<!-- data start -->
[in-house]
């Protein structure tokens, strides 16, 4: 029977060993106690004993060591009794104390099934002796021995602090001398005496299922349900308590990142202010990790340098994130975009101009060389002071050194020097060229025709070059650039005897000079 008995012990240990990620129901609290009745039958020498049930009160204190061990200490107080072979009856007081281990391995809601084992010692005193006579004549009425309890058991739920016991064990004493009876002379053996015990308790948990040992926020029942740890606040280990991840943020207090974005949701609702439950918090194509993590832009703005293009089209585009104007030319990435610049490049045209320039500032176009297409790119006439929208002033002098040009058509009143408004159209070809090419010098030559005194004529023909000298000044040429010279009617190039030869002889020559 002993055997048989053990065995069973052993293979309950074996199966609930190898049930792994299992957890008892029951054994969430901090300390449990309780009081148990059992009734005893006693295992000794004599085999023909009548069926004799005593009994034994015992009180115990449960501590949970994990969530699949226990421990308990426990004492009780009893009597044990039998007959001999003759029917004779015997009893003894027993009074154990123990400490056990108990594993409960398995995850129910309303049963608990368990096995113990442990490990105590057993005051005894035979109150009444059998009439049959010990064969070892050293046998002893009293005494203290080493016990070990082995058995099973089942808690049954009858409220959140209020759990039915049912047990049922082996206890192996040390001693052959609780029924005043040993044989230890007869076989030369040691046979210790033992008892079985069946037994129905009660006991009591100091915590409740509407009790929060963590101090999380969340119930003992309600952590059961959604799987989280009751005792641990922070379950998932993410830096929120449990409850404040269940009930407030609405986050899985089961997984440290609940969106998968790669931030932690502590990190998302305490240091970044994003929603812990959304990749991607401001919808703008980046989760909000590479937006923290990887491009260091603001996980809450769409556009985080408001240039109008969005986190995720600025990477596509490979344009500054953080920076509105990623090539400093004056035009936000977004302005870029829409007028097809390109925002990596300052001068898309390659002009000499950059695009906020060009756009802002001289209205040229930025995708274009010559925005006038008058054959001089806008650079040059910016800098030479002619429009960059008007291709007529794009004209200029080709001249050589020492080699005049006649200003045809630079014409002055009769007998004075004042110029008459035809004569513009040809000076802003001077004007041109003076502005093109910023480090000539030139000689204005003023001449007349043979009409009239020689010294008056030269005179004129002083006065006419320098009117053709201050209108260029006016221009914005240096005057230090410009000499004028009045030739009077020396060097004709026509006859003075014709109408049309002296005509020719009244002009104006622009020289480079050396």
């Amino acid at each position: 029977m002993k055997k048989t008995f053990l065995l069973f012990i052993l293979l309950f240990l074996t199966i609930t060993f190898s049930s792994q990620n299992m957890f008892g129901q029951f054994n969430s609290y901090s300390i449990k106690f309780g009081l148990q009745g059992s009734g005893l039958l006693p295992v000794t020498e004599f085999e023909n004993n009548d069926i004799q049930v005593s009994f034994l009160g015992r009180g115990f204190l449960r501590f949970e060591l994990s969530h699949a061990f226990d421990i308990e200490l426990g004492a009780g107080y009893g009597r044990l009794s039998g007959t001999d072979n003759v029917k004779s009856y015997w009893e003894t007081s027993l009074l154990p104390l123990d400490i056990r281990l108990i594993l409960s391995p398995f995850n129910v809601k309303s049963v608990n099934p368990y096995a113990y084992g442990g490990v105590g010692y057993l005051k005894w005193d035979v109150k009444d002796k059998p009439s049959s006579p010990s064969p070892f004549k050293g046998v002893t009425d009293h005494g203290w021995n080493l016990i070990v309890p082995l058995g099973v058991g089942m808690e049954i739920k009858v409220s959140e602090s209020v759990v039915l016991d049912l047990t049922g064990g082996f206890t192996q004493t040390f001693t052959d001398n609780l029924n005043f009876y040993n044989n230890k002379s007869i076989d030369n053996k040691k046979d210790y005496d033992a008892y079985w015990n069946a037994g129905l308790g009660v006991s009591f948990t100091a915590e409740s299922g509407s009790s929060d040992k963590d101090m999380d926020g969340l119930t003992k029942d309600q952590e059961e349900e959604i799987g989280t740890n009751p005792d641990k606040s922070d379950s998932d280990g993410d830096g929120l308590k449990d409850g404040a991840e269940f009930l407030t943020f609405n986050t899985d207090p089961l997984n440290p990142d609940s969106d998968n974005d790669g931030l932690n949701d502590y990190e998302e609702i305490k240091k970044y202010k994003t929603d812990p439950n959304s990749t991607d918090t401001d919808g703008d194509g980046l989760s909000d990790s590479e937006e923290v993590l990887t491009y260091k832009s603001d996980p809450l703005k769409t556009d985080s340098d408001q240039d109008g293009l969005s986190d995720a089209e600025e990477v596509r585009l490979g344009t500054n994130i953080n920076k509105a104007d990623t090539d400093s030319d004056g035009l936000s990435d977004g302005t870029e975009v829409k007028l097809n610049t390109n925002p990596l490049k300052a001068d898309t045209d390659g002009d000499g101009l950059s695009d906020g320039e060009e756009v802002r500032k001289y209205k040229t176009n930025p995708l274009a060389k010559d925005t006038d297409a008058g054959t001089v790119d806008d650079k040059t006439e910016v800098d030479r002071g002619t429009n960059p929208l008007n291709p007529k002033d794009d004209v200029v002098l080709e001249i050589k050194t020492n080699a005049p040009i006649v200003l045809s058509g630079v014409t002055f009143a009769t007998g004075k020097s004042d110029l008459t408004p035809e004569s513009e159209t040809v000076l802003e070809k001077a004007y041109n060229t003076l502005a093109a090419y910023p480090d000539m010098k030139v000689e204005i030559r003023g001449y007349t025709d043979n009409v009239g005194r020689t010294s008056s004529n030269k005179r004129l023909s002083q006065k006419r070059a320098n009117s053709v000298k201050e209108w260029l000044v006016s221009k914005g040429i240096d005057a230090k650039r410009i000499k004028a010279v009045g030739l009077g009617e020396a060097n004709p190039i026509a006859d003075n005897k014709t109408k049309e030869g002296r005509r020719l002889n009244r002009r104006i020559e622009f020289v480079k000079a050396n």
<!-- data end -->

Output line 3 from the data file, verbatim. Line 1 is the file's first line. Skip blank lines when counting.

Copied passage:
């Amino acid at each position: 029977m002993k055997k048989t008995f053990l065995l069973f012990i052993l293979l309950f240990l074996t199966i609930t060993f190898s049930s792994q990620n299992m957890f008892g129901q029951f054994n969430s609290y901090s300390i449990k106690f309780g009081l148990q009745g059992s009734g005893l039958l006693p295992v000794t020498e004599f085999e023909n004993n009548d069926i004799q049930v005593s009994f034994l009160g015992r009180g115990f204190l449960r501590f949970e060591l994990s969530h699949a061990f226990d421990i308990e200490l426990g004492a009780g107080y009893g009597r044990l009794s039998g007959t001999d072979n003759v029917k004779s009856y015997w009893e003894t007081s027993l009074l154990p104390l123990d400490i056990r281990l108990i594993l409960s391995p398995f995850n129910v809601k309303s049963v608990n099934p368990y096995a113990y084992g442990g490990v105590g010692y057993l005051k005894w005193d035979v109150k009444d002796k059998p009439s049959s006579p010990s064969p070892f004549k050293g046998v002893t009425d009293h005494g203290w021995n080493l016990i070990v309890p082995l058995g099973v058991g089942m808690e049954i739920k009858v409220s959140e602090s209020v759990v039915l016991d049912l047990t049922g064990g082996f206890t192996q004493t040390f001693t052959d001398n609780l029924n005043f009876y040993n044989n230890k002379s007869i076989d030369n053996k040691k046979d210790y005496d033992a008892y079985w015990n069946a037994g129905l308790g009660v006991s009591f948990t100091a915590e409740s299922g509407s009790s929060d040992k963590d101090m999380d926020g969340l119930t003992k029942d309600q952590e059961e349900e959604i799987g989280t740890n009751p005792d641990k606040s922070d379950s998932d280990g993410d830096g929120l308590k449990d409850g404040a991840e269940f009930l407030t943020f609405n986050t899985d207090p089961l997984n440290p990142d609940s969106d998968n974005d790669g931030l932690n949701d502590y990190e998302e609702i305490k240091k970044y202010k994003t929603d812990p439950n959304s990749t991607d918090t401001d919808g703008d194509g980046l989760s909000d990790s590479e937006e923290v993590l990887t491009y260091k832009s603001d996980p809450l703005k769409t556009d985080s340098d408001q240039d109008g293009l969005s986190d995720a089209e600025e990477v596509r585009l490979g344009t500054n994130i953080n920076k509105a104007d990623t090539d400093s030319d004056g035009l936000s990435d977004g302005t870029e975009v829409k007028l097809n610049t390109n925002p990596l490049k300052a001068d898309t045209d390659g002009d000499g101009l950059s695009d906020g320039e060009e756009v802002r500032k001289y209205k040229t176009n930025p995708l274009a060389k010559d925005t006038d297409a008058g054959t001089v790119d806008d650079k040059t006439e910016v800098d030479r002071g002619t429009n960059p929208l008007n291709p007529k002033d794009d004209v200029v002098l080709e001249i050589k050194t020492n080699a005049p040009i006649v200003l045809s058509g630079v014409t002055f009143a009769t007998g004075k020097s004042d110029l008459t408004p035809e004569s513009e159209t040809v000076l802003e070809k001077a004007y041109n060229t003076l502005a093109a090419y910023p480090d000539m010098k030139v000689e204005i030559r003023g001449y007349t025709d043979n009409v009239g005194r020689t010294s008056s004529n030269k005179r004129l023909s002083q006065k006419r070059a320098n009117s053709v000298k201050e209108w260029l000044v006016s221009k914005g040429i240096d005057a230090k650039r410009i000499k004028a010279v009045g030739l009077g009617e020396a060097n004709p190039i026509a006859d003075n005897k014709t109408k049309e030869g002296r005509r020719l002889n009244r002009r104006i020559e622009f020289v480079k000079a050396n």